Figure 5

Postoperative hand function. The patient could spread out the palm (A) but had limited flexion range due to adhesion of the grafted lesion (B).The patient could write with a pen using the thumb’s opposition due to the irradiated fourth FDS tendon reconstruction (C). The overall functional rating was 21 according to MSTS rating system. The patient developed local recurrence on the surgical margin at 20 months after surgery (D).

The type of surgical management and status of surgical margin have significant impacts on local control of soft tissue sarcoma. In the wrist and hand, the tendons, nerves, and blood vessels are adjacent to each other. Due to a lack of anatomic compartmentalization and tendency of the tumor to spread rapidly, limb salvage operations have difficulty in obtaining negative surgical margins [6]. Hence, amputation is necessary to acquire a curative surgical margin [7]. However, the functional outcome tends to be poor [7,13]. Additionally, double or single ray amputation has poorer esthetic outcomes than limb salvage operation. As a result, both the surgeon and patient are often faced with the dilemma of preserving limb function at the expense of negative surgical margins or of obtaining negative surgical margins by carrying out an amputation [6].

For functional upper limb salvage, reconstruction of vital structures should be performed following tumor resection. Complex functions of the hand are directly affected by the sacrifice of important structures when the tumor is resected [4]. The primary reconstruction of soft tissues may account for good functional results [14]. Some patients with hand soft tissue sarcoma need reconstruction of their musculoskeletal structures after resection of these tissues to obtain better functional results.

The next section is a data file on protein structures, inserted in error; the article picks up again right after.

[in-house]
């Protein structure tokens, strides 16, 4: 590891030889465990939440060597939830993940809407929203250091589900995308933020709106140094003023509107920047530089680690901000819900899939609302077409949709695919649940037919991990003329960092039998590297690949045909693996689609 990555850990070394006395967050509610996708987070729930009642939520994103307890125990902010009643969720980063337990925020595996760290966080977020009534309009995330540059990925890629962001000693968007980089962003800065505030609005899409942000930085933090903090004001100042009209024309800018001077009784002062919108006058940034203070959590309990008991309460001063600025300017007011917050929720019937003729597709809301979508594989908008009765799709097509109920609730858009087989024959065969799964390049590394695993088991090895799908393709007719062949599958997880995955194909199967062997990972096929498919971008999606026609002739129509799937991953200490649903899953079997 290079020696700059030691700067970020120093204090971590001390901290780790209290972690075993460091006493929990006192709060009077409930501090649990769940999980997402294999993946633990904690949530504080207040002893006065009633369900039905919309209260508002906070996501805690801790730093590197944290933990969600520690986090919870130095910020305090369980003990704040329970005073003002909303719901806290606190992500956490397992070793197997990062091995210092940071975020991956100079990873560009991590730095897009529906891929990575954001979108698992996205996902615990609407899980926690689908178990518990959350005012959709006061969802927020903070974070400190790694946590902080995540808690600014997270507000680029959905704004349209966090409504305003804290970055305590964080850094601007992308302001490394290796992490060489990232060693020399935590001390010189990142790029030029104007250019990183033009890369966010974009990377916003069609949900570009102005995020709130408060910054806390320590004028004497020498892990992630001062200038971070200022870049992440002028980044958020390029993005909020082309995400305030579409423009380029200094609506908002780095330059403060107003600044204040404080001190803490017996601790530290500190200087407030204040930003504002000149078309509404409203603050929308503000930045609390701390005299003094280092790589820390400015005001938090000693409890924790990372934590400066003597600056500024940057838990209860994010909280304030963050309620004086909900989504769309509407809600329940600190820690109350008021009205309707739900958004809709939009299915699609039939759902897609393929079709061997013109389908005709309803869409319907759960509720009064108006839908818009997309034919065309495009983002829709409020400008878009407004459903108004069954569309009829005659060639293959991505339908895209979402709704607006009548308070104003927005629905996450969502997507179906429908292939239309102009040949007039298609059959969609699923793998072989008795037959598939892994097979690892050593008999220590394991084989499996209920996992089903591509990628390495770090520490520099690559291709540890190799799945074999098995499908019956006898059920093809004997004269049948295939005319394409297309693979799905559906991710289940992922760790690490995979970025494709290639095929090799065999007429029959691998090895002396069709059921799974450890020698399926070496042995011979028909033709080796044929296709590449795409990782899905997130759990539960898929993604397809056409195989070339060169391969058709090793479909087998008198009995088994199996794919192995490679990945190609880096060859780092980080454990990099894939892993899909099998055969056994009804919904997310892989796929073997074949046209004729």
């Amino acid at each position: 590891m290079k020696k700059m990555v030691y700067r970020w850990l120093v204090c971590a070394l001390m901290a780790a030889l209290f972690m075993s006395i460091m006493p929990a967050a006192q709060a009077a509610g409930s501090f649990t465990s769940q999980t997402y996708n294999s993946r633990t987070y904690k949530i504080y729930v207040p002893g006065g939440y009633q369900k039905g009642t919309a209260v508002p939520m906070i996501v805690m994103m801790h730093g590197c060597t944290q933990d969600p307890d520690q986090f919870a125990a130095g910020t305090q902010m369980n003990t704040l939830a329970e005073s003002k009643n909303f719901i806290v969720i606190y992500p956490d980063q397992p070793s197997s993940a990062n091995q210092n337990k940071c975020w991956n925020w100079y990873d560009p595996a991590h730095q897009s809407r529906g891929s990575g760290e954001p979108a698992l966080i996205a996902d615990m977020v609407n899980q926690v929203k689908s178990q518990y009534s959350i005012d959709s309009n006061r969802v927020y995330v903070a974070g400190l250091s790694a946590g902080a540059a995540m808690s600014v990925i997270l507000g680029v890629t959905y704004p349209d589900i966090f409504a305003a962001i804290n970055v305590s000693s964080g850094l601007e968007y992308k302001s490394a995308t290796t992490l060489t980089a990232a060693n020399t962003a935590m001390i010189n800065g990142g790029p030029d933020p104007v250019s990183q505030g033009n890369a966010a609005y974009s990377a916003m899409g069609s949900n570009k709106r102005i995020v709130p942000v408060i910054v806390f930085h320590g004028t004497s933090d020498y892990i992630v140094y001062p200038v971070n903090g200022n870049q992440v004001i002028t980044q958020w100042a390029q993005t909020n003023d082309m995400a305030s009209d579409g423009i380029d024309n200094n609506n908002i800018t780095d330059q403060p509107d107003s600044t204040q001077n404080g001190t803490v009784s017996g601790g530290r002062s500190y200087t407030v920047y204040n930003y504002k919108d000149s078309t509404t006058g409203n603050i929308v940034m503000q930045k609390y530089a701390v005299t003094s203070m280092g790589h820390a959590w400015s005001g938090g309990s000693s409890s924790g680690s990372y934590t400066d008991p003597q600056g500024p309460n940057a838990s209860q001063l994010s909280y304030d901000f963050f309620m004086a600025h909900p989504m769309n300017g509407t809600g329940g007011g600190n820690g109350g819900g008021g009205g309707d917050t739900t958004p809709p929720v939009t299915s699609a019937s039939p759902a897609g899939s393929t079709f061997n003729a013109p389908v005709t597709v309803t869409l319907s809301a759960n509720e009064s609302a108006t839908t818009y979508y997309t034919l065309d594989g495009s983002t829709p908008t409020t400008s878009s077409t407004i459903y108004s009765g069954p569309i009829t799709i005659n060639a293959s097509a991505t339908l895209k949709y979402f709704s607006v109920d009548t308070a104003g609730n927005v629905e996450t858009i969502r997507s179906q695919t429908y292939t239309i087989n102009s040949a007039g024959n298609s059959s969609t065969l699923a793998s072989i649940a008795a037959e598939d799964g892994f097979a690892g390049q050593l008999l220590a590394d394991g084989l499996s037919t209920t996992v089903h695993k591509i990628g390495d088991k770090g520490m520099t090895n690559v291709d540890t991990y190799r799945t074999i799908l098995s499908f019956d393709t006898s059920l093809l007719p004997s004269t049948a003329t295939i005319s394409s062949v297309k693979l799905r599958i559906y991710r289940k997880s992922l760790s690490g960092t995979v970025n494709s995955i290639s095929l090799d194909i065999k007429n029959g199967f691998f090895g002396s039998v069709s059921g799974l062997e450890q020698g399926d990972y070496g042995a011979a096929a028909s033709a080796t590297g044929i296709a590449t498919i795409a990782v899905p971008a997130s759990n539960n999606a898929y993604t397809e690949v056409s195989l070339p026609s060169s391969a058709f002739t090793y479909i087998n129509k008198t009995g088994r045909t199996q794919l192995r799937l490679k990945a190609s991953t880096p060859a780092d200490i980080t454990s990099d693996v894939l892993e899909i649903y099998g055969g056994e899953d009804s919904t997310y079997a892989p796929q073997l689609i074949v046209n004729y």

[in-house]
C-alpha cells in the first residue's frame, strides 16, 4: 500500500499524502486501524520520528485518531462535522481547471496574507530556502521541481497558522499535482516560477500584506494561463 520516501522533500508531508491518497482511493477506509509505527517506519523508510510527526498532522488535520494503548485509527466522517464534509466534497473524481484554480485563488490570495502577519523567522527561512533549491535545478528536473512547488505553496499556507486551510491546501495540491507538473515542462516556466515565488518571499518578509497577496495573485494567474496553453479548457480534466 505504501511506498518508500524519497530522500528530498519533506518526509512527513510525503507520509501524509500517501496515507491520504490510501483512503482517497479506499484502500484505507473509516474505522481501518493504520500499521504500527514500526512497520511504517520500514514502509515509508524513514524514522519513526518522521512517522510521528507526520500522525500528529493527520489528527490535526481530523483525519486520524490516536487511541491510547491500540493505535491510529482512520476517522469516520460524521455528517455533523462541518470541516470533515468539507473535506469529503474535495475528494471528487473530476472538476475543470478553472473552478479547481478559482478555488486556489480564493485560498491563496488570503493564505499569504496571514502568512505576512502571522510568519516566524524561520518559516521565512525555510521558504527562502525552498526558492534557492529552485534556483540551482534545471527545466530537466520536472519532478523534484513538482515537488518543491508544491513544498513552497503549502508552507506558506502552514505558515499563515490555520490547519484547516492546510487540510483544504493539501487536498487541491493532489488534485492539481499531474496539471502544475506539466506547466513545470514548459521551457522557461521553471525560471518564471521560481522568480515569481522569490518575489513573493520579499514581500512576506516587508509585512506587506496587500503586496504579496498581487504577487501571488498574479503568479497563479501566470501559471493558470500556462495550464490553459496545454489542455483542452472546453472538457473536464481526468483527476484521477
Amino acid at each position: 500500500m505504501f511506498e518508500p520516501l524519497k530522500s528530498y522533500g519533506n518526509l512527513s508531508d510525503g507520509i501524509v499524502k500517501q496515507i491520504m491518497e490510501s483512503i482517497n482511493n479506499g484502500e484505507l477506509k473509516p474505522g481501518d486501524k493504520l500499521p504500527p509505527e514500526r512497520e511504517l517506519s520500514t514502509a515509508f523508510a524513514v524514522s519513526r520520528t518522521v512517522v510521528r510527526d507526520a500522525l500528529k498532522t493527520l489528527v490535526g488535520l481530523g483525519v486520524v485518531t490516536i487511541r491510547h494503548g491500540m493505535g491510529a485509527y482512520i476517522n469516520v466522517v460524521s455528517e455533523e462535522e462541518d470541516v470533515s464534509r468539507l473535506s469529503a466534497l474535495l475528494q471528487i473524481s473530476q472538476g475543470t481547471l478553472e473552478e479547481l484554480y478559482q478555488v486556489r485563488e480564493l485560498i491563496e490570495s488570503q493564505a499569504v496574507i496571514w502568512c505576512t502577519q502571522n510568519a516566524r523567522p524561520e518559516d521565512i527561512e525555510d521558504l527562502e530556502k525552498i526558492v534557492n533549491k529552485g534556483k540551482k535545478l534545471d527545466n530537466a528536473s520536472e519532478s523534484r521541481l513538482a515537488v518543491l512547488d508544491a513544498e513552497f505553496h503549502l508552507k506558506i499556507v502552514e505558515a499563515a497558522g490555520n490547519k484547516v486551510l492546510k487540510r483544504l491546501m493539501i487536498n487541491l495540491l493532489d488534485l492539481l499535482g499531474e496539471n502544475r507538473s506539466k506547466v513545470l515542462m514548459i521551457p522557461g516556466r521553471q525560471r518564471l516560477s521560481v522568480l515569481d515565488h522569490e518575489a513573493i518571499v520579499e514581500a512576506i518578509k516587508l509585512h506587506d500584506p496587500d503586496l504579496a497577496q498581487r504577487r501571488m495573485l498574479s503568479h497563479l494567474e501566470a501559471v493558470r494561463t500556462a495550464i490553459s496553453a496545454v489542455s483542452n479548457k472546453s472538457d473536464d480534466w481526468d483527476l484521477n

Several surgical procedures have been reported for the reconstruction of tendon defects after tumor surgery [1,4,8,9,15]. Tendon reconstruction can be accomplished by using tendons harvested from free fasciocutaneous flaps, such as the radial forearm, lateral arm, long toe extensors, gracilis muscle, or latissimus dorsi muscle [1,4].

We have applied reconstruction of musculoskeletal defects with intraoperative extracorporeal autogenous irradiated bone and tendon grafts for bony and tendon defects after resection of malignant tumors [8,9]. The advantage of this method is the potential to achieve a good hand function. The patients’ own ligaments can be restored to the original shape, size, and site. Hughes TMD et al. [16] reported two soft tissue sarcoma patients with metastases due to iatrogenic implantation within the donor site of the graft. Implantation of the tumor cells at the time of surgery is thought to be one of the causes of local recurrence [16]. Our method does not require additional dissection for tendon harvest; hence, contamination of the tumor cells can be avoided.

In the previous studies, no local recurrences from the irradiated grafts were reported [8,10]. Tumor sterilization was achieved clinically with a bolus of 50 Gy radiation, which is equivalent to the effect of approximately 100 Gy in partition [17]. One of four patients developed local recurrence outside the irradiated graft because the intended marginal margin to preserve the function was insufficient considering the concurrent pulmonary metastasis.

We reconstructed the extensor tendons in two of four patients and the flexor tendons in the remaining two patients after tumor resection. The MSTS scores were lower in patients with reconstruction of the flexor tendons than those with extensor tendon reconstruction. Adhesion formation of the grafted flexor tendon was one of the main reasons for insufficient recovery of hand function.

We performed histological examination to determine viability of the irradiated tendon by the use of biopsy sample. While the mechanical strength of this tendon was unknown, the histological appearance was indicative of regeneration and revascularization of the irradiated tendon.

Limb salvage operation using the irradiated tendons has better esthetic outcomes than amputation, can provide an effective alternative to amputation, and can lead to acceptable outcome for selected patients with wrist and hand soft tissue sarcoma.


In this report, we successfully performed limb salvage operation for soft tissue sarcoma located on the wrist and hand using the irradiated tendons and bones. This method may be a better procedure for limb salvage operation of sarcomas on the wrist and hand than amputation.



American Joint Committee on Cancer


Musculoskeletal Tumor Society.



The authors thank Ms. S Takeuchi and Y Tanigami for their administrative assistance.

Authors’ Affiliations

Department of Orthopaedic Surgery, Osaka University Graduate School of Medicine
Department of Orthopaedic Surgery, Osaka Medical Center for Cancer and Cardiovascular Diseases
Department of Pathology, Osaka Medical Center for Cancer and Cardiovascular Diseases